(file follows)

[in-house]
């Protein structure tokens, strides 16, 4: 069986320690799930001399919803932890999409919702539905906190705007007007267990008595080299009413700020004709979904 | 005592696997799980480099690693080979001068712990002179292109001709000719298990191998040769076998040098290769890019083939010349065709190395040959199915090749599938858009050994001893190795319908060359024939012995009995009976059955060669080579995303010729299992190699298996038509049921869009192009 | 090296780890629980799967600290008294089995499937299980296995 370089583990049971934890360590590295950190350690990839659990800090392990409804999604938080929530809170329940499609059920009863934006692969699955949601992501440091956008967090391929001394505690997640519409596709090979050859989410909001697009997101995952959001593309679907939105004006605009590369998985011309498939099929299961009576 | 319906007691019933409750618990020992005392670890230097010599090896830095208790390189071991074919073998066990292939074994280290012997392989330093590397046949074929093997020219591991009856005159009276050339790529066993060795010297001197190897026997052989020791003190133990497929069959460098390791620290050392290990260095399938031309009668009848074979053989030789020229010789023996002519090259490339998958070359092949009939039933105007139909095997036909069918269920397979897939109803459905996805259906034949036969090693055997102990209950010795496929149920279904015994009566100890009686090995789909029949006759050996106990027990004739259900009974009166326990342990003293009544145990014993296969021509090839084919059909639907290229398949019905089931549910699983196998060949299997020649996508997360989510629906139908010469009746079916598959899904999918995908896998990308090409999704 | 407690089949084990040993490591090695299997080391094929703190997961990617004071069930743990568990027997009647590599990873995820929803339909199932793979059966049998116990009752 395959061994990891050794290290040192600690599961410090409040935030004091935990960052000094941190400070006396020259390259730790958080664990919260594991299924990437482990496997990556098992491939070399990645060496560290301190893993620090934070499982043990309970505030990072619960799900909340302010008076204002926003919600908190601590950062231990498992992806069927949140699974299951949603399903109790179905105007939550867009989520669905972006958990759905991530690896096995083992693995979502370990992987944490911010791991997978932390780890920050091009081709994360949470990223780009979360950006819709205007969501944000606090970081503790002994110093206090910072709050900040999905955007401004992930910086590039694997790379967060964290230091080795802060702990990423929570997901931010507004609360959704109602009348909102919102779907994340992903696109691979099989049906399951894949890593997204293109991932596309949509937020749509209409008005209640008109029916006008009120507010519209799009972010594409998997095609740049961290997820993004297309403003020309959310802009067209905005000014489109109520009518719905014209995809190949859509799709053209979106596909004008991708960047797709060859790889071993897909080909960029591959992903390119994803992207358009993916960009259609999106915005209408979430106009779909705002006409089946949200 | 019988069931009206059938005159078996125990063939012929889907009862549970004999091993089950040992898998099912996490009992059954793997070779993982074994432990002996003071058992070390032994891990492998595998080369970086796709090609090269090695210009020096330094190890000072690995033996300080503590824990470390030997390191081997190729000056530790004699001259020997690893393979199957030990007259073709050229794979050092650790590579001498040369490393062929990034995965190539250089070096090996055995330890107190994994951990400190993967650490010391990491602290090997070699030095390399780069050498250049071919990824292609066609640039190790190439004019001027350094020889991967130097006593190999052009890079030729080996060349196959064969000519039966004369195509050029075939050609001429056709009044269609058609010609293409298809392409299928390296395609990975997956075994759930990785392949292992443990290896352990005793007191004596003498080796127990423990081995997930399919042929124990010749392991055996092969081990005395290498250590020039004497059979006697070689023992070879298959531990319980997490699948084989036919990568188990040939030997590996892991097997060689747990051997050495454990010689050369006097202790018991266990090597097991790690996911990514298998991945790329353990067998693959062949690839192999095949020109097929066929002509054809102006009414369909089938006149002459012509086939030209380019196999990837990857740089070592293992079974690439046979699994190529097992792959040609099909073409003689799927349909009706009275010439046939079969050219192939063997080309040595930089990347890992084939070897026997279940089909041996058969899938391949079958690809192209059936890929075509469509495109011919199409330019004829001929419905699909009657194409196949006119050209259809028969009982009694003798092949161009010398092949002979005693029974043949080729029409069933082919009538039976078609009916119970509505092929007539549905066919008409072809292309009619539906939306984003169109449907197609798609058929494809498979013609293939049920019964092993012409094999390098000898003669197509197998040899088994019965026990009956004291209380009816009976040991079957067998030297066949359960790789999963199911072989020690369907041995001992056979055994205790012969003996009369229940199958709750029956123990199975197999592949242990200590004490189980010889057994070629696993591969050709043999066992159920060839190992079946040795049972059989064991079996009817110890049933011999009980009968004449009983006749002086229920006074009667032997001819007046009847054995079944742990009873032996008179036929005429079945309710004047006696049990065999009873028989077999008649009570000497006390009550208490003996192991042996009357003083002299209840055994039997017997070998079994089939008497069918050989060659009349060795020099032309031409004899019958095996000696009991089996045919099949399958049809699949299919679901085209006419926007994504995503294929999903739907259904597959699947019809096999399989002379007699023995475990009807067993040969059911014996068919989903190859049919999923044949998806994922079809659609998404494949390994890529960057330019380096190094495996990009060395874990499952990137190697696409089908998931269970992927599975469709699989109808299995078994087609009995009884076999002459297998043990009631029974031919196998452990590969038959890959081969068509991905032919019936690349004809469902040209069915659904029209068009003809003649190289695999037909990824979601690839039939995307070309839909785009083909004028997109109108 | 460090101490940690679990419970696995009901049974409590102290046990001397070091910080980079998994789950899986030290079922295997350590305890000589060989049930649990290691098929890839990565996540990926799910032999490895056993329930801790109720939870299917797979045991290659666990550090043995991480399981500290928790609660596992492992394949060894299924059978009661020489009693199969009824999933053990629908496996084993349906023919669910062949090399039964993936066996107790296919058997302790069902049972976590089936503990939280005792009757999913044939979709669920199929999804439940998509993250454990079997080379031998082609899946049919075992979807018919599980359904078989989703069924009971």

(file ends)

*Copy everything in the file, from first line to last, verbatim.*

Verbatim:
[in-house]
């Protein structure tokens, strides 16, 4: 069986320690799930001399919803932890999409919702539905906190705007007007267990008595080299009413700020004709979904 | 005592696997799980480099690693080979001068712990002179292109001709000719298990191998040769076998040098290769890019083939010349065709190395040959199915090749599938858009050994001893190795319908060359024939012995009995009976059955060669080579995303010729299992190699298996038509049921869009192009 | 090296780890629980799967600290008294089995499937299980296995 370089583990049971934890360590590295950190350690990839659990800090392990409804999604938080929530809170329940499609059920009863934006692969699955949601992501440091956008967090391929001394505690997640519409596709090979050859989410909001697009997101995952959001593309679907939105004006605009590369998985011309498939099929299961009576 | 319906007691019933409750618990020992005392670890230097010599090896830095208790390189071991074919073998066990292939074994280290012997392989330093590397046949074929093997020219591991009856005159009276050339790529066993060795010297001197190897026997052989020791003190133990497929069959460098390791620290050392290990260095399938031309009668009848074979053989030789020229010789023996002519090259490339998958070359092949009939039933105007139909095997036909069918269920397979897939109803459905996805259906034949036969090693055997102990209950010795496929149920279904015994009566100890009686090995789909029949006759050996106990027990004739259900009974009166326990342990003293009544145990014993296969021509090839084919059909639907290229398949019905089931549910699983196998060949299997020649996508997360989510629906139908010469009746079916598959899904999918995908896998990308090409999704 | 407690089949084990040993490591090695299997080391094929703190997961990617004071069930743990568990027997009647590599990873995820929803339909199932793979059966049998116990009752 395959061994990891050794290290040192600690599961410090409040935030004091935990960052000094941190400070006396020259390259730790958080664990919260594991299924990437482990496997990556098992491939070399990645060496560290301190893993620090934070499982043990309970505030990072619960799900909340302010008076204002926003919600908190601590950062231990498992992806069927949140699974299951949603399903109790179905105007939550867009989520669905972006958990759905991530690896096995083992693995979502370990992987944490911010791991997978932390780890920050091009081709994360949470990223780009979360950006819709205007969501944000606090970081503790002994110093206090910072709050900040999905955007401004992930910086590039694997790379967060964290230091080795802060702990990423929570997901931010507004609360959704109602009348909102919102779907994340992903696109691979099989049906399951894949890593997204293109991932596309949509937020749509209409008005209640008109029916006008009120507010519209799009972010594409998997095609740049961290997820993004297309403003020309959310802009067209905005000014489109109520009518719905014209995809190949859509799709053209979106596909004008991708960047797709060859790889071993897909080909960029591959992903390119994803992207358009993916960009259609999106915005209408979430106009779909705002006409089946949200 | 019988069931009206059938005159078996125990063939012929889907009862549970004999091993089950040992898998099912996490009992059954793997070779993982074994432990002996003071058992070390032994891990492998595998080369970086796709090609090269090695210009020096330094190890000072690995033996300080503590824990470390030997390191081997190729000056530790004699001259020997690893393979199957030990007259073709050229794979050092650790590579001498040369490393062929990034995965190539250089070096090996055995330890107190994994951990400190993967650490010391990491602290090997070699030095390399780069050498250049071919990824292609066609640039190790190439004019001027350094020889991967130097006593190999052009890079030729080996060349196959064969000519039966004369195509050029075939050609001429056709009044269609058609010609293409298809392409299928390296395609990975997956075994759930990785392949292992443990290896352990005793007191004596003498080796127990423990081995997930399919042929124990010749392991055996092969081990005395290498250590020039004497059979006697070689023992070879298959531990319980997490699948084989036919990568188990040939030997590996892991097997060689747990051997050495454990010689050369006097202790018991266990090597097991790690996911990514298998991945790329353990067998693959062949690839192999095949020109097929066929002509054809102006009414369909089938006149002459012509086939030209380019196999990837990857740089070592293992079974690439046979699994190529097992792959040609099909073409003689799927349909009706009275010439046939079969050219192939063997080309040595930089990347890992084939070897026997279940089909041996058969899938391949079958690809192209059936890929075509469509495109011919199409330019004829001929419905699909009657194409196949006119050209259809028969009982009694003798092949161009010398092949002979005693029974043949080729029409069933082919009538039976078609009916119970509505092929007539549905066919008409072809292309009619539906939306984003169109449907197609798609058929494809498979013609293939049920019964092993012409094999390098000898003669197509197998040899088994019965026990009956004291209380009816009976040991079957067998030297066949359960790789999963199911072989020690369907041995001992056979055994205790012969003996009369229940199958709750029956123990199975197999592949242990200590004490189980010889057994070629696993591969050709043999066992159920060839190992079946040795049972059989064991079996009817110890049933011999009980009968004449009983006749002086229920006074009667032997001819007046009847054995079944742990009873032996008179036929005429079945309710004047006696049990065999009873028989077999008649009570000497006390009550208490003996192991042996009357003083002299209840055994039997017997070998079994089939008497069918050989060659009349060795020099032309031409004899019958095996000696009991089996045919099949399958049809699949299919679901085209006419926007994504995503294929999903739907259904597959699947019809096999399989002379007699023995475990009807067993040969059911014996068919989903190859049919999923044949998806994922079809659609998404494949390994890529960057330019380096190094495996990009060395874990499952990137190697696409089908998931269970992927599975469709699989109808299995078994087609009995009884076999002459297998043990009631029974031919196998452990590969038959890959081969068509991905032919019936690349004809469902040209069915659904029209068009003809003649190289695999037909990824979601690839039939995307070309839909785009083909004028997109109108 | 460090101490940690679990419970696995009901049974409590102290046990001397070091910080980079998994789950899986030290079922295997350590305890000589060989049930649990290691098929890839990565996540990926799910032999490895056993329930801790109720939870299917797979045991290659666990550090043995991480399981500290928790609660596992492992394949060894299924059978009661020489009693199969009824999933053990629908496996084993349906023919669910062949090399039964993936066996107790296919058997302790069902049972976590089936503990939280005792009757999913044939979709669920199929999804439940998509993250454990079997080379031998082609899946049919075992979807018919599980359904078989989703069924009971």